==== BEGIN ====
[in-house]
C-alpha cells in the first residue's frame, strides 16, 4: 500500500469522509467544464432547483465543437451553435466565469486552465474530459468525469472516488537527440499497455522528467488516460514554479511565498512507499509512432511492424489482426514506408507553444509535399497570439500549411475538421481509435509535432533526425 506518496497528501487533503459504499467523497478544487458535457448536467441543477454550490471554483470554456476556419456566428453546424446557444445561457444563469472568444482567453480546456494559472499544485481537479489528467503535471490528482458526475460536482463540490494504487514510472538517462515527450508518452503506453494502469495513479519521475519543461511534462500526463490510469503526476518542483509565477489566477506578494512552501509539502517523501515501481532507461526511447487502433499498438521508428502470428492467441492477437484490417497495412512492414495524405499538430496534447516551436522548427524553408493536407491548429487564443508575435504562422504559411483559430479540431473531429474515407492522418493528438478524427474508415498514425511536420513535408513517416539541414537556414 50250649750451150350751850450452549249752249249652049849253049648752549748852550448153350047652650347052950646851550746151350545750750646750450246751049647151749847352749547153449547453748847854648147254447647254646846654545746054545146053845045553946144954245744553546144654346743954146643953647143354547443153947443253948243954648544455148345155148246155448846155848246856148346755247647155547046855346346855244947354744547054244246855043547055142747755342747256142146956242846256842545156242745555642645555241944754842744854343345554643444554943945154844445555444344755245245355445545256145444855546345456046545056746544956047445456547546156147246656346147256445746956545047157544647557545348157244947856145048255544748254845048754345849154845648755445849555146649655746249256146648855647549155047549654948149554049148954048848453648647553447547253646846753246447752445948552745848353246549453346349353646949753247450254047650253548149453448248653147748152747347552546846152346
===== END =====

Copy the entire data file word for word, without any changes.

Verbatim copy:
[in-house]
C-alpha cells in the first residue's frame, strides 16, 4: 500500500469522509467544464432547483465543437451553435466565469486552465474530459468525469472516488537527440499497455522528467488516460514554479511565498512507499509512432511492424489482426514506408507553444509535399497570439500549411475538421481509435509535432533526425 506518496497528501487533503459504499467523497478544487458535457448536467441543477454550490471554483470554456476556419456566428453546424446557444445561457444563469472568444482567453480546456494559472499544485481537479489528467503535471490528482458526475460536482463540490494504487514510472538517462515527450508518452503506453494502469495513479519521475519543461511534462500526463490510469503526476518542483509565477489566477506578494512552501509539502517523501515501481532507461526511447487502433499498438521508428502470428492467441492477437484490417497495412512492414495524405499538430496534447516551436522548427524553408493536407491548429487564443508575435504562422504559411483559430479540431473531429474515407492522418493528438478524427474508415498514425511536420513535408513517416539541414537556414 50250649750451150350751850450452549249752249249652049849253049648752549748852550448153350047652650347052950646851550746151350545750750646750450246751049647151749847352749547153449547453748847854648147254447647254646846654545746054545146053845045553946144954245744553546144654346743954146643953647143354547443153947443253948243954648544455148345155148246155448846155848246856148346755247647155547046855346346855244947354744547054244246855043547055142747755342747256142146956242846256842545156242745555642645555241944754842744854343345554643444554943945154844445555444344755245245355445545256145444855546345456046545056746544956047445456547546156147246656346147256445746956545047157544647557545348157244947856145048255544748254845048754345849154845648755445849555146649655746249256146648855647549155047549654948149554049148954048848453648647553447547253646846753246447752445948552745848353246549453346349353646949753247450254047650253548149453448248653147748152747347552546846152346